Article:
I soon realized that the above claims raised no eyebrows in most of my colleagues, so I had to speak up to explain that I was disturbed by the loose language of the speaker, receiving further input that neither the speaker nor many in the audience really had a clue (he asked what was wrong with the statement, I replied I was not interested in lecturing there, and we dropped the issue). So I reason today that it would be better if I tried to explain what I am disturbed about here.

First of all let me explain that what I am concerned with the most is the fact that we, as scientists, invariably at some point also do science popularization, and in that capacity we have to be careful. And I also believe that who speaks bad, thinks bad. So we should try to be clear when we "explain" physics results, and not fall into pitfalls such as the ones above; this care should be applied when we talk to colleagues as much as when we talk to outsiders. Why the above mentioned claims are pitfalls? I am explaining that below.

The simple facts are the following. When you measure something to be 0.36+-0.10, you are saying two things. Given a measurement, you are quoting a central value and a confidence interval. The latter is by convention taken to include 68% of the possible values of the parameter of interest, according to your measurement. Is 0.10 a "sigma" ? It can be interpreted as such only if the error distribution is Gaussian, which it usually isn't. Worse than that, in the case of a neutrino mass measurement you can't ignore that you KNOW that the error distribution is NOT a Gaussian: in fact, a Gaussian distribution is defined from minus infinity to plus infinity, while the parameter you are estimating is positive-definite. Note, in passing, that you might be estimating the sum of neutrino masses by measuring something else which MAY have a distribution from minus infinity to plus infinity; but the estimate of the parameter involves a conversion from your measured quantity; the former is positive definite, and its PDF can't be Gaussian.

So it is wrong to call 0.10 a "sigma". Fine, but it is just a good approximation, right ? Wrong. If you take "0.36+-0.10" to mean, as the speaker yesterday, that we have a 3.6 sigma measurement of sum of neutrino masses, just because 0.36 divided by 0.10 is 3.6, you are misrepresenting things quite a bit. You want to say that your central value is incompatible with zero (and that neutrinos are thus measured to be massive) at a 3.6 sigma level, which corresponds to a p-value of a few hundreds of a percent; but you simply cannot say that from the numbers quoted, as you do not know what the tails of the PDF of the estimated parametes are. Strictly speaking, those two numbers only mean that the compatibility of the data with the "zero mass sum" hypothesis is below 16% (as +-0.10 is a central interval encompassing 68% of the probability), and nothing more; not really a hundredth of a percent. The rest is your wishful thinking: if you don't know how that PDF is distributed you are mistaken when you extrapolate.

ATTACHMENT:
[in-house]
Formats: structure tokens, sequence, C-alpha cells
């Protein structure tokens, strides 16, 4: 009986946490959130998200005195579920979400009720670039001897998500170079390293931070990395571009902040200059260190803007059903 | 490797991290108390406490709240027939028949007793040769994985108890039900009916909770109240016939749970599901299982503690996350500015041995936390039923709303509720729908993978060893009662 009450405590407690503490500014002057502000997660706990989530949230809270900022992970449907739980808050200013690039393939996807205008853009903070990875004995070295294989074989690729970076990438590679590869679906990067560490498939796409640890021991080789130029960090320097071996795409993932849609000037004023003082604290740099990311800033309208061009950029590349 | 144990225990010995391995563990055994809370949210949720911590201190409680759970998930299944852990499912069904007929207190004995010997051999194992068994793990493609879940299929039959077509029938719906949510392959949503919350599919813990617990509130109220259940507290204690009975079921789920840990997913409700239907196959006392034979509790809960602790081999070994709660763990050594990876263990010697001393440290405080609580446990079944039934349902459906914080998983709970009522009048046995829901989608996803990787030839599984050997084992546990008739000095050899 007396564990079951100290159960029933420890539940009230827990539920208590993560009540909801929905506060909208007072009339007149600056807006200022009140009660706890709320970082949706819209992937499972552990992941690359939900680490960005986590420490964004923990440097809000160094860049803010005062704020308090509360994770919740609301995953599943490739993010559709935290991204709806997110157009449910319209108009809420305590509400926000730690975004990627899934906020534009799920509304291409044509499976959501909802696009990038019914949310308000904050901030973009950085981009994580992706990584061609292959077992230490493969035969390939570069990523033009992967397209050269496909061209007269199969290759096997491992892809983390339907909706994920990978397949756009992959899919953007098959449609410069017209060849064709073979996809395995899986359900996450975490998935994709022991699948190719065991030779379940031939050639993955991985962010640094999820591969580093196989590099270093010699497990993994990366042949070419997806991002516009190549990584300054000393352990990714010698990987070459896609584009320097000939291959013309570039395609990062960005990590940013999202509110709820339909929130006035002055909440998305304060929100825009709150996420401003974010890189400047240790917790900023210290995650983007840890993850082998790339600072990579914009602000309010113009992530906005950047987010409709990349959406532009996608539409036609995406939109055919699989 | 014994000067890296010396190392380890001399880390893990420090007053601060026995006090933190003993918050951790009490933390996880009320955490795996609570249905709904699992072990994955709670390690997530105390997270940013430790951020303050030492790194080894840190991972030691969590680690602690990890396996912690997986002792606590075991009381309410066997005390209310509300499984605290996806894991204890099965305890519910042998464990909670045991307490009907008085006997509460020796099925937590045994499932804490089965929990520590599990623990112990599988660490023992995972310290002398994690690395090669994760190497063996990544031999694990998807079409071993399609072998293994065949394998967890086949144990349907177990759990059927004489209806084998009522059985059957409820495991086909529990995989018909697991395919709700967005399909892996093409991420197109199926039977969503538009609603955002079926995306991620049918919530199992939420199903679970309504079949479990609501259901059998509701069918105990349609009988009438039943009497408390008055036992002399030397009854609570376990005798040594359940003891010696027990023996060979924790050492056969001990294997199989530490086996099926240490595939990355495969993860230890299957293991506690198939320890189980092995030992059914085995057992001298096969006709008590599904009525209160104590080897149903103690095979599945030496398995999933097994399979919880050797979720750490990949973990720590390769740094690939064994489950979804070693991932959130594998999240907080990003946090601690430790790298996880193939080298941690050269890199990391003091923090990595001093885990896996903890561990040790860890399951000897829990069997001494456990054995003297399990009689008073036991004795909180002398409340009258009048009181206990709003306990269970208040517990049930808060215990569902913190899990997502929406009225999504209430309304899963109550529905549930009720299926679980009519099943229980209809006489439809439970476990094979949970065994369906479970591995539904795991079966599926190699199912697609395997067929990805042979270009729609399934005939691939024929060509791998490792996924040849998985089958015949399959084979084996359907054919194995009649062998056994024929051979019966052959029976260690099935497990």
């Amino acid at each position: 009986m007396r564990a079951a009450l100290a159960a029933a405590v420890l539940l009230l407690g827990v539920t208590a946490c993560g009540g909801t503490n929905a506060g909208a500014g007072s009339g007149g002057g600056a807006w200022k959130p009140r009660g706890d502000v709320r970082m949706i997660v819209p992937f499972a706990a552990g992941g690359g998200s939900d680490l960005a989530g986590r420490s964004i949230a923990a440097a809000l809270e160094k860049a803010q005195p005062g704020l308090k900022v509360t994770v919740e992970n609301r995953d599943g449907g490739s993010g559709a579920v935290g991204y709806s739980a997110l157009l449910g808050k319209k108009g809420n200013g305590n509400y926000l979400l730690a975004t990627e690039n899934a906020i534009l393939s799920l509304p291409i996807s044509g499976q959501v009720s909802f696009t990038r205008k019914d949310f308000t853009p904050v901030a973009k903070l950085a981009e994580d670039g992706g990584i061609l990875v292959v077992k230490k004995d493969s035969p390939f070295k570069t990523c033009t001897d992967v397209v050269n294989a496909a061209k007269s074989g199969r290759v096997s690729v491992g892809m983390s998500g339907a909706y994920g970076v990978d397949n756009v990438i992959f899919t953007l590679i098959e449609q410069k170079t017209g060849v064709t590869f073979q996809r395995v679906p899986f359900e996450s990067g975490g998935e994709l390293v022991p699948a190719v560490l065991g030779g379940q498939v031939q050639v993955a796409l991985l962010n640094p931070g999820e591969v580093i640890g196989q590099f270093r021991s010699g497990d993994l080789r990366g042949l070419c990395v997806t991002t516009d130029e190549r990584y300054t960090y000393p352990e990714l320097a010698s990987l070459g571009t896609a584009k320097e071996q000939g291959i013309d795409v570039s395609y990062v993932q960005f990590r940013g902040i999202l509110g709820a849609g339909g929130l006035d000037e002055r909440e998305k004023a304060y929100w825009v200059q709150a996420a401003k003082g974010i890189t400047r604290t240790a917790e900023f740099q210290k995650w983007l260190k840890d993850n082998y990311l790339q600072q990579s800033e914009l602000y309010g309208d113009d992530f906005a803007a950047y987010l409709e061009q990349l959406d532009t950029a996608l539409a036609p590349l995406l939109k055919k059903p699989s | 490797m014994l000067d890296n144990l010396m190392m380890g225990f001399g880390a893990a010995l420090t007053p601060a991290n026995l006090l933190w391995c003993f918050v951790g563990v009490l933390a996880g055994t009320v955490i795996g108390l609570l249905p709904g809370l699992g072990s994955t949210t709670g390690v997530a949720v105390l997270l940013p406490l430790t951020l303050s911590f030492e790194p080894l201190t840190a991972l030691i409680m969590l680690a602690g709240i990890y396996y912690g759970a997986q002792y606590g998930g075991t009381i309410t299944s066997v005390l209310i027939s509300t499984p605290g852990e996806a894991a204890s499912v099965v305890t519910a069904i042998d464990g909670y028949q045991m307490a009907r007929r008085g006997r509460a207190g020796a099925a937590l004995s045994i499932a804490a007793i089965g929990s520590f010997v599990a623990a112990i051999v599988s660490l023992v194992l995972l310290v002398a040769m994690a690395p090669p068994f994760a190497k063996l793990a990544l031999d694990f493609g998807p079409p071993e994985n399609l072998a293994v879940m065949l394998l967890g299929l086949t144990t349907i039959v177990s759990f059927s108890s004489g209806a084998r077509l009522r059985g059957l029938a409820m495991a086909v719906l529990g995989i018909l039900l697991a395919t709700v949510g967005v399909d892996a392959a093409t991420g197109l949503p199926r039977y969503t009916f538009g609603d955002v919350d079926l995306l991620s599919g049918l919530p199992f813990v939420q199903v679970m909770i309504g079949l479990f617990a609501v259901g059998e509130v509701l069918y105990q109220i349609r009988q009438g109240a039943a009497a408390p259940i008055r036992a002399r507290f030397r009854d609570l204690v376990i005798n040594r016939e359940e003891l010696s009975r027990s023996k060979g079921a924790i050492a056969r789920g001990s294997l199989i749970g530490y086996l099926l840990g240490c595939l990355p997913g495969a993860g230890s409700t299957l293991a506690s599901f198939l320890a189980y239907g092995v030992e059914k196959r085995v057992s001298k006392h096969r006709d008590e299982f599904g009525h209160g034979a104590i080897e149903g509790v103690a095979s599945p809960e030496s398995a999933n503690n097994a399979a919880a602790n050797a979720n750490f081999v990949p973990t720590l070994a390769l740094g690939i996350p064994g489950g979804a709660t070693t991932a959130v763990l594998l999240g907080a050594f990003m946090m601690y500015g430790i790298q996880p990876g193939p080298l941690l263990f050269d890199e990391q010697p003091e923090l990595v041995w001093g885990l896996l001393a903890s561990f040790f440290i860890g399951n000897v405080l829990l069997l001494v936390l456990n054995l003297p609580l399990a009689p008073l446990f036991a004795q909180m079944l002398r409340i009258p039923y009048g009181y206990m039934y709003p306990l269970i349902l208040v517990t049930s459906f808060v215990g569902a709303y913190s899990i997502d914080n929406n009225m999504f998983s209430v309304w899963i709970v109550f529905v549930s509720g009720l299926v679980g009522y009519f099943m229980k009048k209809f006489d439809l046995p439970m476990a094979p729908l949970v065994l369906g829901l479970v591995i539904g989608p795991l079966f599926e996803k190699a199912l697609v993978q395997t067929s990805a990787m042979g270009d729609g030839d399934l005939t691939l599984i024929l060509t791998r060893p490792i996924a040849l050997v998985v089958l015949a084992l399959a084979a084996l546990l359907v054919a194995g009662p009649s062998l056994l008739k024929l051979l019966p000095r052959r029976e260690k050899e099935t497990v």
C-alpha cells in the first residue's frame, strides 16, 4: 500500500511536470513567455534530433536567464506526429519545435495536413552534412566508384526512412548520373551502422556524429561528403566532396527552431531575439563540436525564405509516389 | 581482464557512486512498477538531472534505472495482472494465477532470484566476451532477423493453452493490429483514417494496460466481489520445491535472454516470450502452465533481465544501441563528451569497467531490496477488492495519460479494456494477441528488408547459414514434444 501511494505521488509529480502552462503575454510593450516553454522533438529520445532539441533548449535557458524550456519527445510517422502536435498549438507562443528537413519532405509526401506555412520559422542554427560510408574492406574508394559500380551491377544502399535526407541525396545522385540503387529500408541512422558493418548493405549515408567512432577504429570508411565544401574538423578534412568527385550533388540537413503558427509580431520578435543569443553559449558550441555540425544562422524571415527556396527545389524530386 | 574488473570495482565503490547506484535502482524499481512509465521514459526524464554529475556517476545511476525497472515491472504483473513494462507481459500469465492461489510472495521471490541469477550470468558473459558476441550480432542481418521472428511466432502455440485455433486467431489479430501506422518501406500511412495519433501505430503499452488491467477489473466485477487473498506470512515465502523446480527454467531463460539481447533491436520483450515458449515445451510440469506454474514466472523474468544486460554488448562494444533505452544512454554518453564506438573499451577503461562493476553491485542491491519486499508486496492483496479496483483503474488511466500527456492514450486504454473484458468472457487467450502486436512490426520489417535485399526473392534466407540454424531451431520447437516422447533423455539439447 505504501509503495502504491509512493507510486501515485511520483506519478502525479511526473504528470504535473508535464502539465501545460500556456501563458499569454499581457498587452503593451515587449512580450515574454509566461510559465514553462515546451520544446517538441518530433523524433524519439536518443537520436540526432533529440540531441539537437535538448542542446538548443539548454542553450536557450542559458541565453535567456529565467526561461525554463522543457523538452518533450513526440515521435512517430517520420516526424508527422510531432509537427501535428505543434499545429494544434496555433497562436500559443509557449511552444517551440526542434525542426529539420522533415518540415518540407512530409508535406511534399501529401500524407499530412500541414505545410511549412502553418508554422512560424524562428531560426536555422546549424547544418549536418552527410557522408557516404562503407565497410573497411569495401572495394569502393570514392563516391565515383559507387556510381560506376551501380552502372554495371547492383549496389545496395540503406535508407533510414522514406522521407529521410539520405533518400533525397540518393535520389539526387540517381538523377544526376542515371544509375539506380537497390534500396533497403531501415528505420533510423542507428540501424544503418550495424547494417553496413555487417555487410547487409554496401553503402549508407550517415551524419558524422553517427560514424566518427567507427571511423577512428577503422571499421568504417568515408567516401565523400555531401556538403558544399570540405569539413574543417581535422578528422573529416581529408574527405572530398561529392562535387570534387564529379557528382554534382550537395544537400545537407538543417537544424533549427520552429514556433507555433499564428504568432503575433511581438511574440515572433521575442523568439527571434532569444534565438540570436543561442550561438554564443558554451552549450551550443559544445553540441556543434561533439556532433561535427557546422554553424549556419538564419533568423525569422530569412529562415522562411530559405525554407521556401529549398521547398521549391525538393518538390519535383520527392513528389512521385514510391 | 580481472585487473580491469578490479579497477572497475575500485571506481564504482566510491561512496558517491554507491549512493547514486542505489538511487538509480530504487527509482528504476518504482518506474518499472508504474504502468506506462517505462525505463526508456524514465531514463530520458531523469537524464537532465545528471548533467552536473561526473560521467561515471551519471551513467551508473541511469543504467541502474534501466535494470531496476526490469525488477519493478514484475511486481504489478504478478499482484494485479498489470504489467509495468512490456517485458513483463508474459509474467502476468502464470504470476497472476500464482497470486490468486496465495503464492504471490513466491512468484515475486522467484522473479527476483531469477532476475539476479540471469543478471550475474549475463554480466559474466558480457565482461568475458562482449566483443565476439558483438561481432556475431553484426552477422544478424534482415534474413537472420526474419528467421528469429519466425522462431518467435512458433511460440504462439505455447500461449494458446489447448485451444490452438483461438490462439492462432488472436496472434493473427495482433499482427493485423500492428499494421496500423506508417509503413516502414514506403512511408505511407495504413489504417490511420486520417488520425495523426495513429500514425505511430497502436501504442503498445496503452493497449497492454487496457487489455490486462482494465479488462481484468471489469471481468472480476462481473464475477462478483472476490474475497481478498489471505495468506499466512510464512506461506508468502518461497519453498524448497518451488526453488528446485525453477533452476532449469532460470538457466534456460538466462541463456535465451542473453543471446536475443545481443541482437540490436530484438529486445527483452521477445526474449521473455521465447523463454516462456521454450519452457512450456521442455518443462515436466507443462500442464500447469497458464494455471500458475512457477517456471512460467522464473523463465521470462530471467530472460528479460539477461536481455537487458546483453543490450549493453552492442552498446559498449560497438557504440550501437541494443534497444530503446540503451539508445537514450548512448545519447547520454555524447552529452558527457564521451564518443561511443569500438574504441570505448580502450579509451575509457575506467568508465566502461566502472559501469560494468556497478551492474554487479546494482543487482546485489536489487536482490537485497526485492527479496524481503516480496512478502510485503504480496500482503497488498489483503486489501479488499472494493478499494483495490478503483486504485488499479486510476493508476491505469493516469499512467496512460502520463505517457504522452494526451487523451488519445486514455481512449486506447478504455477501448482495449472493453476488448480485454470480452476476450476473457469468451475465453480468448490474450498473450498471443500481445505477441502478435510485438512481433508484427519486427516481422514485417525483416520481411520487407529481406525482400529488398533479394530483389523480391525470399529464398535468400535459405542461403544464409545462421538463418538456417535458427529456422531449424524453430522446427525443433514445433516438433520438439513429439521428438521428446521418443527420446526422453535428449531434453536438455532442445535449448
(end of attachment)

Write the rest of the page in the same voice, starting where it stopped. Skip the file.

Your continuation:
If you understood the above argument, it should come as no surprise that saying that 0.1+-0.0025 (or whatever the exact numbers are) is a 40-sigma result (implying, again, that zero is excluded at 40-sigma level) is an irritating misrepresentation of the meaning of the measurement result. Nobody will ever be capable of knowing the PDF of a parameter that far away in the tails: it implies an impossible control of measurement errors.

You could argue that "sigma" is just a jargon word and that the speaker was just giving the scale of how far from zero the parameter had been measured to be, and that as such it was legitimate to talk of 40 sigma. I strongly disagree with that usage of the word. When we use the word "sigma", as e.g. "the null hypothesis is excluded at 4-sigma level", we are just using a surrogate for a p-value; counting p-values with sigma units is just a simple way (well a bit less simple than others) to convert very small numbers into manageable ones, as when we use micro, nano, and pico suffixes. We are saying that the probability of the data given the null hypothesis is a number which corresponds to the area under the tail of a Gaussian distribution from 4-sigma to infinity. Any other interpretation of what is "4-sigma" is fantasious. If we loosen up the way we use words that have a quantitative interpretation we harm ourselves -we create confusion- and we deceive everybody else. We have a responsibility to let the outside world (science reporters, interested laymen, funding agents) understand clearly what we mean when we publish our results, and we should be very careful about preserving the meaning of quantitative statements.